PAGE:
Against the Current, No. 186, January/February 2017
Fighting Back for Survival
— The Editors
Obama's Legacy & the Rise of Trump
— Malik Miah
- The Black Lives Matter Response to Trump
Eyewitness at Standing Rock
— an interview with Rebecca Kemble
Canada's State of Reconciliation
— Gayatri Kumar
- New Trial for Rasmea Odeh
MA Stops Charter School Expansion
— Dan Clawson & John Fitzgerald
Chicago Teachers Settle Contract
— Robert Bartlett
When the Alt-Right Hits Campus
— Angela D. Dillard
- Putting the Racist Flyers at University of Michigan in Context
- Faculty & Staff Statement Against Racism
Creating a Socialism that Meets Needs
— Sam Friedman
A Better World in Birth
— Karin Baker
- US Politics After November
Who Put Trump in the White House?
— Kim Moody
The Green Party After the Election
— Howie Hawkins
— Howie Hawkins
Hope in Dark Times
— Chris Maisano
Trump Not "Exceptional"
— Jeff Wilson
Actually, I am Anti-Police
— Alice Ragland
- Black History Retrospective
Birth of the Abolitionist Nation
— Derrick Morrison
"The Slave-Holding Republic"
— Jennifer Jopp
How "Race Neutral" Policy Failed
— Prudence Cumberbatch
Survival Is the Question
— Michael Löwy
Macaroni & Cheese and Revolution
— Ursula McTaggart
AFTER MORE THAN a year without a contract, Chicago Teachers Union (CTU) members voted by 14,388 to 5,585 in favor of a proposal reached hours before a strike. (For an account of the runup to the last-minute settlement, see http://www.solidarity-us.org/node/4808 from our previous issue, ATC 185.)
While an almost 3-1 vote in favor is decisive, the vote against is significant in showing both dissatisfaction and anger among teachers. Who voted against the contract?
One group campaigning against the contract were a segment of Caucus of Rank and File Educators (CORE) members. Opposition centered around anger at abusive conditions in schools that have been imposed by the Chicago Public Schools (CPS) Board of Education, the insecurity of teachers’ jobs as over 50 schools have been closed since 2012, and the loss of many teaching positions that heavily affect African-American teachers and other teachers with more experience.
Social workers voiced the view that the contract “has nothing in it for us.” Another sentiment was that if they had gone on strike they could have gotten even more concessions from Mayor Rahm Emanuel.
Despite the dissatisfaction, several factors convinced a 72% majority of members to approve the contract. The major concession being demanded by the school board, elimination of the board picking up a 7% teacher pension fund payment, was withdrawn for current employees and offset by an equivalent raise for new employees.
Some further concessions on the part of the board makes it easier for teachers displaced by school closings to move to another position, and place a moratorium on charter school expansion for the term of the contract — a first for a negotiated agreement. An additional $50 million is pledged to fund 50 community schools in low income communities, with wrap-around services for students.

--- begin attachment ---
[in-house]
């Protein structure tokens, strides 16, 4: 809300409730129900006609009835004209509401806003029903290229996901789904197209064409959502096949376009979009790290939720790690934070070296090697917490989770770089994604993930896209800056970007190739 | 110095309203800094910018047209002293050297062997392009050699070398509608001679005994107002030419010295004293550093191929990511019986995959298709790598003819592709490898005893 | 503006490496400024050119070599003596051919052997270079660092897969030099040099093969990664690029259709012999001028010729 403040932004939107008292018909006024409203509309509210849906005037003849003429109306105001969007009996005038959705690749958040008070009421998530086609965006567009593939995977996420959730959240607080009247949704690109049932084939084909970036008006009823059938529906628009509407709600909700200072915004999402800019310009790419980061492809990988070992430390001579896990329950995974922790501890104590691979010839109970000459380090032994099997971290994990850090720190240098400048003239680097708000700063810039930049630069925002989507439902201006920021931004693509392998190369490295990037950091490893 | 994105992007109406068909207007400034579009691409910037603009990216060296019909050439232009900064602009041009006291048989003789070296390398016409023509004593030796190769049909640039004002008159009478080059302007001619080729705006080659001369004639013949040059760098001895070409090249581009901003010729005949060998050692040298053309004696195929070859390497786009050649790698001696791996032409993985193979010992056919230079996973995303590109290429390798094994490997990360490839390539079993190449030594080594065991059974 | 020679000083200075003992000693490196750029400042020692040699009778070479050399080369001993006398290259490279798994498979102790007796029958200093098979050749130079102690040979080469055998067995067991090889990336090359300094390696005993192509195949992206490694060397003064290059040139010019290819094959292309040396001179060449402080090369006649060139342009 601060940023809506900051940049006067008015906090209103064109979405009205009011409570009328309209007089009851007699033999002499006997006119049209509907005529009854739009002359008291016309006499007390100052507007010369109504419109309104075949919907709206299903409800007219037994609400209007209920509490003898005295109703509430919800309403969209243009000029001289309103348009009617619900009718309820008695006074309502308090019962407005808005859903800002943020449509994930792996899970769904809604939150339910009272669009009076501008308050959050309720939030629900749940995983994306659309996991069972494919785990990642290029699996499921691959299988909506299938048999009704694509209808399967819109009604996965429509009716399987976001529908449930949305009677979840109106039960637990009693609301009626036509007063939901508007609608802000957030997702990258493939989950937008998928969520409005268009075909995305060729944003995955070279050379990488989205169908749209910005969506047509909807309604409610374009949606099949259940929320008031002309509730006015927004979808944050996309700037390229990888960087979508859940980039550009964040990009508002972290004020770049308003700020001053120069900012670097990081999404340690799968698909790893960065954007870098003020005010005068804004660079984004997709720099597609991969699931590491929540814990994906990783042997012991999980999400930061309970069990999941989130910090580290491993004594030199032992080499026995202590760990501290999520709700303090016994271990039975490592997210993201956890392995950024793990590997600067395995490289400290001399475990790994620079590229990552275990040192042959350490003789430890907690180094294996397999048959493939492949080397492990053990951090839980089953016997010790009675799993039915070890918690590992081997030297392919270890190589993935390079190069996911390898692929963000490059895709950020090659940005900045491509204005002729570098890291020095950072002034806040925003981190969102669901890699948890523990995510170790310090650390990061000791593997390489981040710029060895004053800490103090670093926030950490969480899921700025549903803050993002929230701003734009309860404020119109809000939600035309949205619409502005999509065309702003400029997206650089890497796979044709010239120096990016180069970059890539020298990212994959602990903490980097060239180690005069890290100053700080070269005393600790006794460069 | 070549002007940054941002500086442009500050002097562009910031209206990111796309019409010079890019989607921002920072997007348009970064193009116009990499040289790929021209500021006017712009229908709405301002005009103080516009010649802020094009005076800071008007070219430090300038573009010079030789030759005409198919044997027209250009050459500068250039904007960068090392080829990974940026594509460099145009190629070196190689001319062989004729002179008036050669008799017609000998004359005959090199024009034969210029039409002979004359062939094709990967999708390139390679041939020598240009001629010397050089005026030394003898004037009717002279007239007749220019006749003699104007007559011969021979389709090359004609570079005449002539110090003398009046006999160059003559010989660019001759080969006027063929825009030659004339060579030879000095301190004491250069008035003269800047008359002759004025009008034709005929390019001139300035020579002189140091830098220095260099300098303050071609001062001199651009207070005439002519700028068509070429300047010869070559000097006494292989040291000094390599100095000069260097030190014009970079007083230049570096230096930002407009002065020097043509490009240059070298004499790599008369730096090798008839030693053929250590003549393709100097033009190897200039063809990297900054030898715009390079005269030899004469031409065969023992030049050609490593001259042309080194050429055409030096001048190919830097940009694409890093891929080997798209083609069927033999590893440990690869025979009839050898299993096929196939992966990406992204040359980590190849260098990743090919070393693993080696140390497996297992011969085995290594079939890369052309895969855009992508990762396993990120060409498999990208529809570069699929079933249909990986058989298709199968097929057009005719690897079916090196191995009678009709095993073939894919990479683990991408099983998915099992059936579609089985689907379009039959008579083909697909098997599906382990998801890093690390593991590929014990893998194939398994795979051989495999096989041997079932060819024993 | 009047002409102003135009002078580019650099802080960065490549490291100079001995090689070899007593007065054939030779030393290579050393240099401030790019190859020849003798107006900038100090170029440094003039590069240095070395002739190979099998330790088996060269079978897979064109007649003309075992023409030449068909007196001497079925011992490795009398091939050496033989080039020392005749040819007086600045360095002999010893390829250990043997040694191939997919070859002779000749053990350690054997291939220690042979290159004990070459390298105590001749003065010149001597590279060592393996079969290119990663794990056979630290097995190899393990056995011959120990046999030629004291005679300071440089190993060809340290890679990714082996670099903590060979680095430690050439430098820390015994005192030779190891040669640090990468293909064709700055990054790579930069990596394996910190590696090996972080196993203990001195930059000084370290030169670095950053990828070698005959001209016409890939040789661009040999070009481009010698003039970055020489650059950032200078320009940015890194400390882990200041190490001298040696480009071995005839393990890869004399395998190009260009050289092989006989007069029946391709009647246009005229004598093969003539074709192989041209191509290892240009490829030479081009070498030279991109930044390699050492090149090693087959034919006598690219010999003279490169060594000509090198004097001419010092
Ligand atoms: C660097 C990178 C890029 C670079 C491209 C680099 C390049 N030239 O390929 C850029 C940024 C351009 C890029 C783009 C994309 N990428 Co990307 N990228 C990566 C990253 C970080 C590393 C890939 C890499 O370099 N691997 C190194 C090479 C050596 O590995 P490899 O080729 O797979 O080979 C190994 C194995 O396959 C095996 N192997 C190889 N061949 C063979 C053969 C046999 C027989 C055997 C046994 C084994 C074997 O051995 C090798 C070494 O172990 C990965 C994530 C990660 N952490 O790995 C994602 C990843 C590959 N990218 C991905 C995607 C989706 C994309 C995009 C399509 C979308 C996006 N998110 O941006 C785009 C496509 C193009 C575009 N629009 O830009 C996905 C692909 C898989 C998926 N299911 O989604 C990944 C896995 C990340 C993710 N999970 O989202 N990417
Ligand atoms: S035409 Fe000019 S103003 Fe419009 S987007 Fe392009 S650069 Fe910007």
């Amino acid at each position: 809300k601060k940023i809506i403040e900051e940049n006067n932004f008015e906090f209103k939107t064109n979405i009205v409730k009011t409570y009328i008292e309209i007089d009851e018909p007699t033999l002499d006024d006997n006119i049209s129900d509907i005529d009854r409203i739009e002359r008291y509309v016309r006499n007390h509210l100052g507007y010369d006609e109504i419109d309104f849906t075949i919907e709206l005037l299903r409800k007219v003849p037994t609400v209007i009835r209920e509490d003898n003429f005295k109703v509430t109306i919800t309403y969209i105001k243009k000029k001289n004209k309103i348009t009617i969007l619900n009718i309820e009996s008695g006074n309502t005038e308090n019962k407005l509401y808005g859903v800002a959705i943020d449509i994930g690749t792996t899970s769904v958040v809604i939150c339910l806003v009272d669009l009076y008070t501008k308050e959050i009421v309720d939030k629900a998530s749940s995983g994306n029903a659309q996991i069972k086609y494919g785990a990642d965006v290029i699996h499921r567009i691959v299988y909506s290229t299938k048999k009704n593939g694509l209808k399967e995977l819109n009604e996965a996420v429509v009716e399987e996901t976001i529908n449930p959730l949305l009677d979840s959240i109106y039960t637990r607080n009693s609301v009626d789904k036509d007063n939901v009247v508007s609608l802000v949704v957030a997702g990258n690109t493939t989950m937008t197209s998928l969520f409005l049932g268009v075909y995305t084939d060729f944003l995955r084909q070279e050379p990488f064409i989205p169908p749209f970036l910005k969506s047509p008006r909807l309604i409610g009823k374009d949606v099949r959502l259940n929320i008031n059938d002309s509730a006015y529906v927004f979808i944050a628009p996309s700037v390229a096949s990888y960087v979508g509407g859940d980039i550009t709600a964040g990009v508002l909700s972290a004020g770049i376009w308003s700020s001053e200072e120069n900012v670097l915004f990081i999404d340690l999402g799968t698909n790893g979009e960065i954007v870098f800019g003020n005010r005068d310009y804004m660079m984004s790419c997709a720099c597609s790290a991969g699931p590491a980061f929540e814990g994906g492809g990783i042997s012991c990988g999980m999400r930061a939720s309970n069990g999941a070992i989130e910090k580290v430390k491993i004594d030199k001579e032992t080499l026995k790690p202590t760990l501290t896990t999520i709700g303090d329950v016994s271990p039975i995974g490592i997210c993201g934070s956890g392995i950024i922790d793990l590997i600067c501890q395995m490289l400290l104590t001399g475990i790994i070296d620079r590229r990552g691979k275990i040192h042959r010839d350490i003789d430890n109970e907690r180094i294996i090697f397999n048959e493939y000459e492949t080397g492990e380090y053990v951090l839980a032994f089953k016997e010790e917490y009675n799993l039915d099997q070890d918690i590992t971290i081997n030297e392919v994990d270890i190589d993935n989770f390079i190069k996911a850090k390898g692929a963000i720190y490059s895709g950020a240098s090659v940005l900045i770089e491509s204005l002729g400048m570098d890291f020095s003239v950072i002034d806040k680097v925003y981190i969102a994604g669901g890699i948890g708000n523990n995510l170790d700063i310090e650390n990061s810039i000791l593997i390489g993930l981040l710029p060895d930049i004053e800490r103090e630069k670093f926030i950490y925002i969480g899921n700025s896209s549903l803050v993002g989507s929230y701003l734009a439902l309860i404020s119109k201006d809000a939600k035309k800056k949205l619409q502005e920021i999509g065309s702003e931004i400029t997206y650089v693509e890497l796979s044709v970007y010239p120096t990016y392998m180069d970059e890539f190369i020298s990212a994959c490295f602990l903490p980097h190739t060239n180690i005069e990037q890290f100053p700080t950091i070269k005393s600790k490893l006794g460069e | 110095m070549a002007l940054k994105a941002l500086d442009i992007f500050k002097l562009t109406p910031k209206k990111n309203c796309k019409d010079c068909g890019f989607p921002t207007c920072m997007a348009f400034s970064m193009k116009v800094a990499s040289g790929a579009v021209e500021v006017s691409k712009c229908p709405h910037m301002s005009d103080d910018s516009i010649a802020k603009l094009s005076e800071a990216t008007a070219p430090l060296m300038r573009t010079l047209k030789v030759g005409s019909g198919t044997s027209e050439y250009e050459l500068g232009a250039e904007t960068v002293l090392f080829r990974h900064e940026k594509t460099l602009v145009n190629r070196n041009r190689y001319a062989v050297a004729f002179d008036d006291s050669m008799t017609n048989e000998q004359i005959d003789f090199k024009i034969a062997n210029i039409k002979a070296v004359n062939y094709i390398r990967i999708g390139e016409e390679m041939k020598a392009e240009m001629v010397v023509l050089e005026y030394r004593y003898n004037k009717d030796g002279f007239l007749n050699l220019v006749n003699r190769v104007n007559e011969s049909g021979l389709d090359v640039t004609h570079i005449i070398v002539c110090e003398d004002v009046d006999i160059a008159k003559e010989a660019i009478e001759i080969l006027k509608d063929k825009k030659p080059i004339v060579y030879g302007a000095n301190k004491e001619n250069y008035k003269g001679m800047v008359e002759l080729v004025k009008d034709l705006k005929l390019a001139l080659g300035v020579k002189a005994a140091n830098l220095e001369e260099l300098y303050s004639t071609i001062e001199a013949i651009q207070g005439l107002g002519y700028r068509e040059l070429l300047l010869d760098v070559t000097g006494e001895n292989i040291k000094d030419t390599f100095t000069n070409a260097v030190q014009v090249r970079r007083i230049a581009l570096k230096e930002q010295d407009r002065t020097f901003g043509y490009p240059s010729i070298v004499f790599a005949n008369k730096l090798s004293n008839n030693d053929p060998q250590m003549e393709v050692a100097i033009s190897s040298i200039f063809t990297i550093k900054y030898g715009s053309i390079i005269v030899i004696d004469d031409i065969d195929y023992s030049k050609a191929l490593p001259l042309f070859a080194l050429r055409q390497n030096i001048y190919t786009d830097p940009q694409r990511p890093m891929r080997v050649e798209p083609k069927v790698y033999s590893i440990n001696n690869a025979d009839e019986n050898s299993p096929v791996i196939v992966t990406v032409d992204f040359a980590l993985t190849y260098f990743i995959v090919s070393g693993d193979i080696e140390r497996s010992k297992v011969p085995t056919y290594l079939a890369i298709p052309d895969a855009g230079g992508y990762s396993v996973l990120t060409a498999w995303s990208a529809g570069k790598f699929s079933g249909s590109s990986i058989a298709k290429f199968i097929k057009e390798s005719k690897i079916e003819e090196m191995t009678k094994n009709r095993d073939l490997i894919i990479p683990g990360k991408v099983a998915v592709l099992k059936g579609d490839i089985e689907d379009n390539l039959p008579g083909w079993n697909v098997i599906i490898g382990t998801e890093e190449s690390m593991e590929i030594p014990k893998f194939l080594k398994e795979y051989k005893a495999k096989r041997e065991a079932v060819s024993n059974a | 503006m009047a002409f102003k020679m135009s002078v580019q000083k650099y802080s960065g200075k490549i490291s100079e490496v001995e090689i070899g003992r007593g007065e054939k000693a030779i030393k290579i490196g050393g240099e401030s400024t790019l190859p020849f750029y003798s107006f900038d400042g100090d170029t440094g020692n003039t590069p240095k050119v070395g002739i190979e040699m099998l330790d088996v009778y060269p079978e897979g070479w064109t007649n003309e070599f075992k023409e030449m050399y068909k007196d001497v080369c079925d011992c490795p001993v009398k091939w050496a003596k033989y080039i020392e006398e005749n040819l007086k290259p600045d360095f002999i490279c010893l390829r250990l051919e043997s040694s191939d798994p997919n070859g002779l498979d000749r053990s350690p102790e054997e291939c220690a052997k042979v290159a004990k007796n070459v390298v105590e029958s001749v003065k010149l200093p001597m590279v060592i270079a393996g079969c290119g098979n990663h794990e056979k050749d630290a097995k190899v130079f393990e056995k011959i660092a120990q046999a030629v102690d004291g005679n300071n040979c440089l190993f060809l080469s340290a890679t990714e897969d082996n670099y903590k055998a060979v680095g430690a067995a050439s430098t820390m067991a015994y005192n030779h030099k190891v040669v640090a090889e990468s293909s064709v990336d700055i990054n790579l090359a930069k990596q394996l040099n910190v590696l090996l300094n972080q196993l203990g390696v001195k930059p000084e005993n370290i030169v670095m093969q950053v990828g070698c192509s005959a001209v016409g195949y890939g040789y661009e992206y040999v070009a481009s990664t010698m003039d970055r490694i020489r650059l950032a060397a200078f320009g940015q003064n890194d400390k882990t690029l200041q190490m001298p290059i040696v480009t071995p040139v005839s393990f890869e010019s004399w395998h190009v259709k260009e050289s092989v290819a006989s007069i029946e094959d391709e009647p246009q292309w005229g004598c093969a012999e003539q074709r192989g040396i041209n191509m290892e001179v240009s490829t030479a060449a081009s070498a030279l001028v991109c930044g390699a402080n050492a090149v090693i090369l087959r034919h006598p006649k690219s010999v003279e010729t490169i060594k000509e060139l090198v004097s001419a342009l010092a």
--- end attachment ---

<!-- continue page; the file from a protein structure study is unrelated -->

The contract has a structural problem of being seriously unfunded. To make the numbers work for the extra money the new contract calls for, the mayor had to shift funds from Tax Increment Financing (TIF) districts to partially cover costs in the first year. This is a real victory for the union, which has campaigned against these slush funds that drain money from schools and other social services.
The mayor also counted on $215 million in funding from the state of Illinois that was contingent on the legislature passing teacher pension reform. No bill was passed and Governor Rauner has now refused to send the money, thereby blowing a hole in an already tenuous budget.
The response of Rahm is instructive. He immediately stated that students would suffer the consequences of the missing money, rather than the banks and other funding sources that could be tapped to adequately fund the schools.
Even more egregious was a practically simultaneous announcement by the CPS board and Rahm that the capital budget for the next year would rise from $338 million to $938 million. Included in this $600 million increase would be unspecified new buildings and annexes primarily on the northwest and southwest sides of the city, which are whiter and more affluent than the rest of Chicago.
This increase would be paid through issuing bonds that will further increase the debt of the system, not through going after new revenue that targets the rich or corporations. Also, despite the clause in the new contract calling for no further increase in the number of charters, two new charter schools are going forward.
We can expect that the pressures on Chicago (and other) teachers will continue with new right wing policies pushed by Trump’s new Secretary of Education Betsy DeVos, a rabid advocate of charters and vouchers to support private and religious schools, and a resuscitation of the Friedrichs case denying public sector unions the right to collect fair-share fees once Trump appoints a new justice to the Supreme Court. We can also expect that the CTU will be unrelenting in continuing to fight for the schools all children deserve.
January-February 2017, ATC 186